Tuesday, October 22 2019


Remember traffic laws when taking a photo

Update: November, 18/2014 - 10:00

Last week during his tour through Viet Nam promoting a whisky brand, David Beckham posted a photo on Facebook: A young woman in Ha Noi was taking a picture of him from her motorbike, while carrying an infant between her knees and without a helmet.

Beckham wrote a caption on the photo: "I'm all for fans taking a picture but not sure this is the safest way to do it!"

The photo has garnered more than 18,000 comments and nearly 7,000 shares. "Keep following the traffic law when you meet your idol next time," one person said in a comment.

Most comments criticised the woman for her recklessness. The photo popped up across the internet and in local newspapers, and the woman was quickly identified.

Dao Vinh Thang, chief of Ha Noi's Traffic Police Department, said the woman would be fined VND300,000 (US$14.1) for using a cell phone while driving and driving without helmet.

Scammer markets bricks as iPhones

Police in My Tho in the Mekong Delta province of Tien Giang caught a woman who made VND960 million (US$45,120) selling fake iPhones made from bricks.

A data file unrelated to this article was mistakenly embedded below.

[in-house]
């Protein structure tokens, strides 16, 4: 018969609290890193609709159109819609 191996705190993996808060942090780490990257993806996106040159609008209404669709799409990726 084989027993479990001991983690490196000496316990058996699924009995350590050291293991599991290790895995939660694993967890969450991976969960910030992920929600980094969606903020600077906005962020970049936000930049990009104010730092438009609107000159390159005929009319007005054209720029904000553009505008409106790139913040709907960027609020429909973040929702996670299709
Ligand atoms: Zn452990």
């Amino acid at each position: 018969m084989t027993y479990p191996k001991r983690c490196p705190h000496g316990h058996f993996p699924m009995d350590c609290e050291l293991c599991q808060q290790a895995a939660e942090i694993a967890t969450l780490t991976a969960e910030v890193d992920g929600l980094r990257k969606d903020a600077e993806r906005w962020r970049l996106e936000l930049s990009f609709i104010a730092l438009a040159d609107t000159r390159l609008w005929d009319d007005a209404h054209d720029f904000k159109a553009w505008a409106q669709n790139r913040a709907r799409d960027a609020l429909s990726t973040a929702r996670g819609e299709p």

Nguyen Thi Thanh Phuong, 49, in My Tho City's Ward 3, said she sold 94 fake iPhones to a pawnshop owned by Nguyen Thi Kim Truong.

Phuong said she bought the phones in HCM City at the price of VND200,000 ($9.4) per box. They were made to look exactly like iPhone boxes.

Phuong was a regular customer at the shop, so Truong trusted her until she opened one of the boxes and found a brick phone.

This was described as a unique scam in the region. The lesson learned? Always check the product before buying it.

Traffic sign for drunkards draws attention

A new traffic sign featuring a figure with a bottle in hand has been attracting a lot of attention from road users in Bien Hoa City, Dong Nai Province.

The sign, which looks very real with its black border and yellow background, has been installed at Vo Thi Sau Street, where dozens of food-carts are usually parked, serving both local cuisine and alcohol.

The sign is accompanied by this legend: "Spot where drunken men gather."

Irate residents say they put up the sign after inebriated men began speeding and driving carelessly in the area, causing several traffic accidents.

It is too early to say whether the sign will chasten those prone to downing a few, or serve merely as a warning for other commuters.

Either way, residents are likely to feel vindicated if the area sees a marked reduction in traffic mishaps. — VNS

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